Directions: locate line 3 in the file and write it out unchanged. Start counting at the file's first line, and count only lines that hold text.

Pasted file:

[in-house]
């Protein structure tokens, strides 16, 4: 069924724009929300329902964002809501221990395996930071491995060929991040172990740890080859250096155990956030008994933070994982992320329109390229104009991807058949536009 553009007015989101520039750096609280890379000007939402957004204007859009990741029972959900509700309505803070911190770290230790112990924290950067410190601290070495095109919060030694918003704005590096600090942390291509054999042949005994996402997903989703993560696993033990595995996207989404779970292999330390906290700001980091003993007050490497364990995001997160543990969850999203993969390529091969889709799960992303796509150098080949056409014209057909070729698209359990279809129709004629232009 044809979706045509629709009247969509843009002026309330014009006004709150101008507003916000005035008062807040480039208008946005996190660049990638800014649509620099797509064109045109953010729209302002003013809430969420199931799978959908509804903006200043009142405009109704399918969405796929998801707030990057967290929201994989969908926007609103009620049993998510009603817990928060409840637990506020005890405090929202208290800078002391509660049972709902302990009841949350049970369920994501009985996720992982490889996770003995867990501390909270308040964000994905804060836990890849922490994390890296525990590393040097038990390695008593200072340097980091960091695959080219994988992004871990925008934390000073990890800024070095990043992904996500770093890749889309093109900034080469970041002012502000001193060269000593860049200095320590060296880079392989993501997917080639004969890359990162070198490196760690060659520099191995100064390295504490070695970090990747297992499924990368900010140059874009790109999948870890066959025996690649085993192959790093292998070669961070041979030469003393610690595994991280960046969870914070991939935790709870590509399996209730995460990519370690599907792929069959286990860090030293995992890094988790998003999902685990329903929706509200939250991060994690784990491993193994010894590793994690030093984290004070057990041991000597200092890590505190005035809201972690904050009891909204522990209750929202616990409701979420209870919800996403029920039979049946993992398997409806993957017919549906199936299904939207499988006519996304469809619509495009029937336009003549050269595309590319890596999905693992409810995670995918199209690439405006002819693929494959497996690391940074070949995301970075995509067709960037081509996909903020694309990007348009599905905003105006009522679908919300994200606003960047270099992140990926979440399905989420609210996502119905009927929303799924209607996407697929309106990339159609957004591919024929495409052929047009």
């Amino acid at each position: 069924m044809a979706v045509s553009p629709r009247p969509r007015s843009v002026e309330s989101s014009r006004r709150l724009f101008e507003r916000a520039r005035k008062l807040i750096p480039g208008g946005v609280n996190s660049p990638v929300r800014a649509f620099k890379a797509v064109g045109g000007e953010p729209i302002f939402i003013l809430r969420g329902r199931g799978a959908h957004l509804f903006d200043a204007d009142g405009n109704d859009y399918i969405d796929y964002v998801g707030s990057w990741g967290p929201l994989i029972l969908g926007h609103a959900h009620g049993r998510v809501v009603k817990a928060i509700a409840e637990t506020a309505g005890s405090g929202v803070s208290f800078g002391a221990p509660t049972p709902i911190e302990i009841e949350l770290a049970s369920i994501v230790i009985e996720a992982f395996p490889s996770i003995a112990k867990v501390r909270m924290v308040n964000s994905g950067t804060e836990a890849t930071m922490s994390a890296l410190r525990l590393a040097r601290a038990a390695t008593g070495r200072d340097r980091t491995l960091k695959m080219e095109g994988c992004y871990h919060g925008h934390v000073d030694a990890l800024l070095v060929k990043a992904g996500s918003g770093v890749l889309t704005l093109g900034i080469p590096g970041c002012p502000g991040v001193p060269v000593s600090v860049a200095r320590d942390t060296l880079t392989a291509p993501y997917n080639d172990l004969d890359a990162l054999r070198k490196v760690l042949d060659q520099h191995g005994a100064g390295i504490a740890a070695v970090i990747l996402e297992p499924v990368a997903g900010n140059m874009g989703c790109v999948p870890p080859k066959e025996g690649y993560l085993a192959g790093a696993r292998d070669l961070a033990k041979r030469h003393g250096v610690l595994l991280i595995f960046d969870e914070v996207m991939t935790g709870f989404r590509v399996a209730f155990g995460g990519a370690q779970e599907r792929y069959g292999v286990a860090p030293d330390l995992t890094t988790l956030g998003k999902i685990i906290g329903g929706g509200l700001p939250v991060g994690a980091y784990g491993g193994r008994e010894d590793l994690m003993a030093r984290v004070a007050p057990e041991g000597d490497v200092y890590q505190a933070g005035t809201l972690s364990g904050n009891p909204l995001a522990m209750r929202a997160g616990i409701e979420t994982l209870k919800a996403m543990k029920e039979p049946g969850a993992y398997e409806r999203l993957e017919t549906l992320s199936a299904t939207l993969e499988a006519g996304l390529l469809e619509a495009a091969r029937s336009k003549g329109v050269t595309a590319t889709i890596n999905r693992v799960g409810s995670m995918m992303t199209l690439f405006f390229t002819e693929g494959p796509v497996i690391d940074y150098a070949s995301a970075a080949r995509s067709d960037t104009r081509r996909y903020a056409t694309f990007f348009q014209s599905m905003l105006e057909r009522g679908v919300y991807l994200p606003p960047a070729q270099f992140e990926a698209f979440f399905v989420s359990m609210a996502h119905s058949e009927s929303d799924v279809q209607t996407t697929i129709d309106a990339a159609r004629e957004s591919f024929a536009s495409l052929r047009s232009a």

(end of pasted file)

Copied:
């Amino acid at each position: 069924m044809a979706v045509s553009p629709r009247p969509r007015s843009v002026e309330s989101s014009r006004r709150l724009f101008e507003r916000a520039r005035k008062l807040i750096p480039g208008g946005v609280n996190s660049p990638v929300r800014a649509f620099k890379a797509v064109g045109g000007e953010p729209i302002f939402i003013l809430r969420g329902r199931g799978a959908h957004l509804f903006d200043a204007d009142g405009n109704d859009y399918i969405d796929y964002v998801g707030s990057w990741g967290p929201l994989i029972l969908g926007h609103a959900h009620g049993r998510v809501v009603k817990a928060i509700a409840e637990t506020a309505g005890s405090g929202v803070s208290f800078g002391a221990p509660t049972p709902i911190e302990i009841e949350l770290a049970s369920i994501v230790i009985e996720a992982f395996p490889s996770i003995a112990k867990v501390r909270m924290v308040n964000s994905g950067t804060e836990a890849t930071m922490s994390a890296l410190r525990l590393a040097r601290a038990a390695t008593g070495r200072d340097r980091t491995l960091k695959m080219e095109g994988c992004y871990h919060g925008h934390v000073d030694a990890l800024l070095v060929k990043a992904g996500s918003g770093v890749l889309t704005l093109g900034i080469p590096g970041c002012p502000g991040v001193p060269v000593s600090v860049a200095r320590d942390t060296l880079t392989a291509p993501y997917n080639d172990l004969d890359a990162l054999r070198k490196v760690l042949d060659q520099h191995g005994a100064g390295i504490a740890a070695v970090i990747l996402e297992p499924v990368a997903g900010n140059m874009g989703c790109v999948p870890p080859k066959e025996g690649y993560l085993a192959g790093a696993r292998d070669l961070a033990k041979r030469h003393g250096v610690l595994l991280i595995f960046d969870e914070v996207m991939t935790g709870f989404r590509v399996a209730f155990g995460g990519a370690q779970e599907r792929y069959g292999v286990a860090p030293d330390l995992t890094t988790l956030g998003k999902i685990i906290g329903g929706g509200l700001p939250v991060g994690a980091y784990g491993g193994r008994e010894d590793l994690m003993a030093r984290v004070a007050p057990e041991g000597d490497v200092y890590q505190a933070g005035t809201l972690s364990g904050n009891p909204l995001a522990m209750r929202a997160g616990i409701e979420t994982l209870k919800a996403m543990k029920e039979p049946g969850a993992y398997e409806r999203l993957e017919t549906l992320s199936a299904t939207l993969e499988a006519g996304l390529l469809e619509a495009a091969r029937s336009k003549g329109v050269t595309a590319t889709i890596n999905r693992v799960g409810s995670m995918m992303t199209l690439f405006f390229t002819e693929g494959p796509v497996i690391d940074y150098a070949s995301a970075a080949r995509s067709d960037t104009r081509r996909y903020a056409t694309f990007f348009q014209s599905m905003l105006e057909r009522g679908v919300y991807l994200p606003p960047a070729q270099f992140e990926a698209f979440f399905v989420s359990m609210a996502h119905s058949e009927s929303d799924v279809q209607t996407t697929i129709d309106a990339a159609r004629e957004s591919f024929a536009s495409l052929r047009s232009a």